Tutoring is a potentially lucrative side hustle that’s particularly good for people with teaching experience. Read on to find out more about how to start a tutoring side hustle, how much it pays, and what opportunities are available.
Anyone can become a tutor. You don’t need any specific credentials or experience—you just need to be able to find students who want to be tutored by you.
However, it obviously makes life a lot easier if you’re proficient in the subject you want to teach. That will lend you extra credibility and make it easier to find students.
How to pick a subject
There’s a market for tutors in dozens of subjects. Popular ones include:
- English: The demand for English tutors is nearly limitless. As you’d expect, many students of English are second-language (ESL) learners who are based in other countries, so this is a great option if you want to teach online.
- Test preparation: This refers to prep work for standardized tests, such as the SATs or ACTS. Test prep is a particularly well-paid tutoring subfield.
- STEM: Many students find these fields challenging. If you have a background in science, math, or something tech-related (such as programming), there are plenty of people who’ll pay extra for your expertise.
The importance of specializing
Your instinct might be to pick a broad swath of topics to increase your pool of potential students, but we spoke to one experienced tutor who told us that it’s usually better to find a niche—the more specific, the better.
“Anyone considering doing online teaching should specialize,” he told us. “Otherwise it’s too competitive and your rates will be very low.”
For example, if you want to teach English, it’s best to narrow that down and teach business English or preparation for a specific English exam.
Tutoring platforms vs. independent tutoring
If you’re considering tutoring as a side hustle, there are two ways you can get students:
- Through a platform: The easiest way to get started tutoring is by signing up for one of the many online tutoring platforms out there.
- Independently: You can also start your own tutoring business. This is more work, but it also has higher earning potential.
We’ll look at both of these options below.
Online tutoring platforms can connect you with students. They also sometimes provide other assistance, including:
- Premade lesson plans (or lesson-planning tips)
- Teaching materials, such as worksheets
- A virtual classroom where you can conduct your lessons
Of course, teaching platforms don’t provide all of this for free. In most cases, you won’t actually have to pay to use them, but they’ll take a cut of your profits. You’ll earn less tutoring on a platform than you would if you looked for students by yourself.
Many online tutoring platforms also have requirements regarding the qualifications you need, and sometimes have limitations on who can work for them (e.g., you may need to be eligible to work in the US).
If you want to sign up to a tutoring platform, there are a lot of options to choose from. Here are a few of them:
Tutor.com is a platform that supports many different subjects, including math, science, languages, business, and more. They teach K–12 and upward—including college, graduate school, and continuing education courses.
Requirements: To work for Tutor.com, you’ll either need to have a 4-year degree or be in the process of getting one. You also need to be eligible to work in the US and will have to pass a background check.
Pay: The pay is fairly average according to Glassdoor, which puts the hourly rate at $16–$26. However, the average tutoring session is apparently quite short at just 20–25 minutes, so you won’t normally get anything like the full hourly rate for your lessons.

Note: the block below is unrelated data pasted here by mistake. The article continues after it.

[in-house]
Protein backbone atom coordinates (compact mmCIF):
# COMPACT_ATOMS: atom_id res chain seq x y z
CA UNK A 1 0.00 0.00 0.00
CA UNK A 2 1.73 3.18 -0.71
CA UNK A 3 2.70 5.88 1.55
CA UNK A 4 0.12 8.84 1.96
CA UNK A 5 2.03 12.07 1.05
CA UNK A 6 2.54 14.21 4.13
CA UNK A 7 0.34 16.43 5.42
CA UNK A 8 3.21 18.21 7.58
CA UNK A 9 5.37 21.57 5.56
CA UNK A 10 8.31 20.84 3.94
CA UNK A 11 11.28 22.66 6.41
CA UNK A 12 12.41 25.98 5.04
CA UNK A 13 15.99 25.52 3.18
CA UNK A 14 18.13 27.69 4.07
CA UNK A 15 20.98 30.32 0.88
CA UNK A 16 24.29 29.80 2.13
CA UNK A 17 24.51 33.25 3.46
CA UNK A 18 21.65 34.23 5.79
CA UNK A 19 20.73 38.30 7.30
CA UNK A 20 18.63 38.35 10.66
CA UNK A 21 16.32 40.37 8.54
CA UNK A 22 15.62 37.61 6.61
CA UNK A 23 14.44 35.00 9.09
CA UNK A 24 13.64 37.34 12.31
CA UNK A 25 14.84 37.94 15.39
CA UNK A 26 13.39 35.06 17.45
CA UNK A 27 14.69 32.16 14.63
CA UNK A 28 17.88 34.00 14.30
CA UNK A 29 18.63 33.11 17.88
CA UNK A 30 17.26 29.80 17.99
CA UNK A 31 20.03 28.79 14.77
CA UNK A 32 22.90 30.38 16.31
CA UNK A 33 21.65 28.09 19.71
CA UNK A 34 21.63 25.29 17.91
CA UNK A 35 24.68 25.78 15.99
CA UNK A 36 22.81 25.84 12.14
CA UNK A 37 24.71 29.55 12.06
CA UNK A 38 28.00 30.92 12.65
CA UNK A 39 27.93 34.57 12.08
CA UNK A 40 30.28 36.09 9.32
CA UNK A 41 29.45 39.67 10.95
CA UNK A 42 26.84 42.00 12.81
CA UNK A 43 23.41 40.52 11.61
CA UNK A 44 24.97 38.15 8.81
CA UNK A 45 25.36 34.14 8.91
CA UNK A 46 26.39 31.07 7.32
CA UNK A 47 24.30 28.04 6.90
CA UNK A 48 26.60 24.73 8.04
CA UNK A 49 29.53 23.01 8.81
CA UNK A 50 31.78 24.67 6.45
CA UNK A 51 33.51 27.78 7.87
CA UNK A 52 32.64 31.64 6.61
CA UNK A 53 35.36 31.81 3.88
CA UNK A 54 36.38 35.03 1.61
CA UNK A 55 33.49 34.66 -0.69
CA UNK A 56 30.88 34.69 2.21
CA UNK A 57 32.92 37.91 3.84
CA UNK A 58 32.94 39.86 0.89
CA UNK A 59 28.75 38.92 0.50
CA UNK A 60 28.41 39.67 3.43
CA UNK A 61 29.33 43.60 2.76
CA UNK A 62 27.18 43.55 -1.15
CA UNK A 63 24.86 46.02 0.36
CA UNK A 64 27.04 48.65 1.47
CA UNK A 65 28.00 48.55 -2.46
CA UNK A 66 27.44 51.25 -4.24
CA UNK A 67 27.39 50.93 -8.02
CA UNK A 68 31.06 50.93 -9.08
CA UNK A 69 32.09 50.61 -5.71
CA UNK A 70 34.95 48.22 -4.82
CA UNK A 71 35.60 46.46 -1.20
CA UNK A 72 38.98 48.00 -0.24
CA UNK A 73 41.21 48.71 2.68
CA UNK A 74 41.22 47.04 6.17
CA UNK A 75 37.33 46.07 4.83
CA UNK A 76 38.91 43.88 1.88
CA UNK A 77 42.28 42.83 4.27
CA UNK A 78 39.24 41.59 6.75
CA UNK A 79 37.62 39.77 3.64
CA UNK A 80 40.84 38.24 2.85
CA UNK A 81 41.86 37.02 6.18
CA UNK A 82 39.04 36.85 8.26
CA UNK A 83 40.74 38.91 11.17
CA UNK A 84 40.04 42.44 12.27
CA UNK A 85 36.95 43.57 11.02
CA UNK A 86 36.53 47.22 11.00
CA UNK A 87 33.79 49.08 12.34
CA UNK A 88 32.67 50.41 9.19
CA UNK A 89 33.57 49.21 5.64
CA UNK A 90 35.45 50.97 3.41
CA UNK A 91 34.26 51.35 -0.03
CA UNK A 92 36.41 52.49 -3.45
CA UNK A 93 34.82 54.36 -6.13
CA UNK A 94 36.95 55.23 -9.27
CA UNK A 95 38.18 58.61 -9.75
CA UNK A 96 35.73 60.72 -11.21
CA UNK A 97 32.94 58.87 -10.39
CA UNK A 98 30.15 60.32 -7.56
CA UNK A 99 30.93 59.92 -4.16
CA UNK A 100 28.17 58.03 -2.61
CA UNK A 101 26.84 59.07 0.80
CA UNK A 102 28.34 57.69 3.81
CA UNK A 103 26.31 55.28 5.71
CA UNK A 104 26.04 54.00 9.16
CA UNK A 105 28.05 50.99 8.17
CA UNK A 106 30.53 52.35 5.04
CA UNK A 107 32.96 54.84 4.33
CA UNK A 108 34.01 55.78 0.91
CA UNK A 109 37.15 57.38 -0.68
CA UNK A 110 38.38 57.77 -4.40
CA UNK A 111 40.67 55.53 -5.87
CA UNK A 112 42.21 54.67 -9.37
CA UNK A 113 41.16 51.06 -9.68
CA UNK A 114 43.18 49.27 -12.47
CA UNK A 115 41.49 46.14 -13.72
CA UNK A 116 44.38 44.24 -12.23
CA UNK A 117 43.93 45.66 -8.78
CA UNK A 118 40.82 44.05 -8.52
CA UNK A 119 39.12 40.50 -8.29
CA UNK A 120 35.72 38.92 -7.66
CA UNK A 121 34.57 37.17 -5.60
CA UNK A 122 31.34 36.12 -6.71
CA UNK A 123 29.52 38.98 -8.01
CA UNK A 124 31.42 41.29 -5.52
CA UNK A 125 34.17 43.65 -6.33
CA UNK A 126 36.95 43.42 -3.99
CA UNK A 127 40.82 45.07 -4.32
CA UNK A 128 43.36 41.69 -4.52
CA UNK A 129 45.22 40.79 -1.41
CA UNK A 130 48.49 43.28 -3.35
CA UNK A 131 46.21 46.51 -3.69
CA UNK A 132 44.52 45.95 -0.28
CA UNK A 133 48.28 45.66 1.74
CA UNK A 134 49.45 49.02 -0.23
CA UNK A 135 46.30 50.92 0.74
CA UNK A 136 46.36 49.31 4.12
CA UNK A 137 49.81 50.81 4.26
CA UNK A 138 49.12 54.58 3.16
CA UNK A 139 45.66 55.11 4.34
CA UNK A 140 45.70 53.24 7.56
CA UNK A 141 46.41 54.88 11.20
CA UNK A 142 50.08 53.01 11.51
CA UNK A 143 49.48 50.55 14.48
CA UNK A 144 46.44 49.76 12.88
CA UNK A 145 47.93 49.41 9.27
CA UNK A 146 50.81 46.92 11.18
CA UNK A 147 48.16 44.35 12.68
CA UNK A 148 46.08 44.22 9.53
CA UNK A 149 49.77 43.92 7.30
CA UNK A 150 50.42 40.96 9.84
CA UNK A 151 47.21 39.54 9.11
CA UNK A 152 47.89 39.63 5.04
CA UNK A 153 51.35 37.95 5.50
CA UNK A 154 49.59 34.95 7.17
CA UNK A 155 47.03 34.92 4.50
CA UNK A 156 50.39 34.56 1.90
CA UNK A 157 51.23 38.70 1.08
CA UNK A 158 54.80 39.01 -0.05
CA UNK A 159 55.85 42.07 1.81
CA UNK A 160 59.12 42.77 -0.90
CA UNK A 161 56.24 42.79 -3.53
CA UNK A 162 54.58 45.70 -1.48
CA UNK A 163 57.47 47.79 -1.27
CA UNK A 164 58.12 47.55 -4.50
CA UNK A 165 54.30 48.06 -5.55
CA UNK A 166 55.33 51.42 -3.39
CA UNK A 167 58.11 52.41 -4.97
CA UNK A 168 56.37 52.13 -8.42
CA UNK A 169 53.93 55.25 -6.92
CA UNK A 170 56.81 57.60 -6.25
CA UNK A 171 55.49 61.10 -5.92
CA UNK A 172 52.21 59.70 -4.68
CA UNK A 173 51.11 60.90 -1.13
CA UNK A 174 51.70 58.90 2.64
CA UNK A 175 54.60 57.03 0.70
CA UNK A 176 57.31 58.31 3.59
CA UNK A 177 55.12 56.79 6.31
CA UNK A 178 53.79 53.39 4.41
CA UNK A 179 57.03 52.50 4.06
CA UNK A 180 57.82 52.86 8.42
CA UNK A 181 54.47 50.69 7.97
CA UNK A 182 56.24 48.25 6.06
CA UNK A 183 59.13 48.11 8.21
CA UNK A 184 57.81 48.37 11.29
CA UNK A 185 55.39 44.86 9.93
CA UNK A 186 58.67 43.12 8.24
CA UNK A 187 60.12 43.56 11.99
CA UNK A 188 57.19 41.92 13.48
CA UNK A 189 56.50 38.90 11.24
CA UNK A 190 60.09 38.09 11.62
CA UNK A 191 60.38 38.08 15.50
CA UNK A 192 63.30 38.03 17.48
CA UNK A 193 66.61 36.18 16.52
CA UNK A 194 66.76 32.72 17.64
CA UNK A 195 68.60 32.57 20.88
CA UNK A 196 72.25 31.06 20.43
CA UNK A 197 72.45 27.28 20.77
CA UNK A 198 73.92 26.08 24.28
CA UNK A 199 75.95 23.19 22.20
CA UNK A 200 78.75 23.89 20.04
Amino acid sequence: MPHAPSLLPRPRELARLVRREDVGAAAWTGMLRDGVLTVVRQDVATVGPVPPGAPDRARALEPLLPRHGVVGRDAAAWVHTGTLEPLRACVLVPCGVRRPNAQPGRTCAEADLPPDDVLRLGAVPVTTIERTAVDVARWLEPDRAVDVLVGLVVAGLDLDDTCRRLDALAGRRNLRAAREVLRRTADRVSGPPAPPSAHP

2. Varsity Tutors
Varsity Tutors is a flexible platform that claims to cover more than 3,000 subjects. There are also plenty of options for the age groups you can teach, with classes for “kids, adults, and all levels of virtual learning.”
Requirements: Varsity Tutors accept applications from tutors in the US and Canada. You’ll need to pass a background check, and according to online reports, you also need to have a 4-year degree or be working toward one.
Pay: Payscale says that Varsity pays $13.51–$23.17 an hour, with an average hourly rate of $17.39. Indeed gives a slightly lower estimate of $16.55 per hour. Lessons vary in length, with some as short as 30 minutes, and others as long as 240 minutes.
Wyzant offers more than 300 subjects for learners of all ages, from elementary school students to adults.
Requirements: To sign up with them as a tutor, you have to live in the US and have a Social Security number. You’ll also have to pass a quiz on each subject you want to teach. Wyzant’s website doesn’t specify whether you need a degree to tutor for them.
Pay: Wyzant is a bit different from the other platforms we’ve mentioned so far; they let you set your own rate for private lessons. However, they’ll take a cut of what you earn—normally 25% of the lesson fee. They also charge additional fees to students on top of the lesson fees that you set.
TutorMe covers over 300 different subjects for students in K–12 schools and higher ed.
Requirements: You don’t have to be located in the US to work for TutorMe, but you must meet their education requirements. You must be a university student or graduate with two years of tutoring or teaching experience and “a mastery of subjects tutored” (the application process includes prompts to test this).
Pay: The TutorMe website says that tutors get $16 per hour. You’ll be paid both for the time you actually spend teaching and the time you spend providing feedback to your students.
Skooli specializes in mathematics but also hire English, science, and business tutors. They support tutoring for students in elementary school, middle school, high school, and college.
Requirements: According to Skooli’s website, you need to have one or more of the following to tutor for them:
- Bachelor’s degree (or higher) in a related field
- Government-issued teaching license
- Specialized instructor qualification (e.g., a mathematics certification)
They don’t specify any particular limitations in terms of location for tutors (or whether you need to be eligible to work in the US, for example).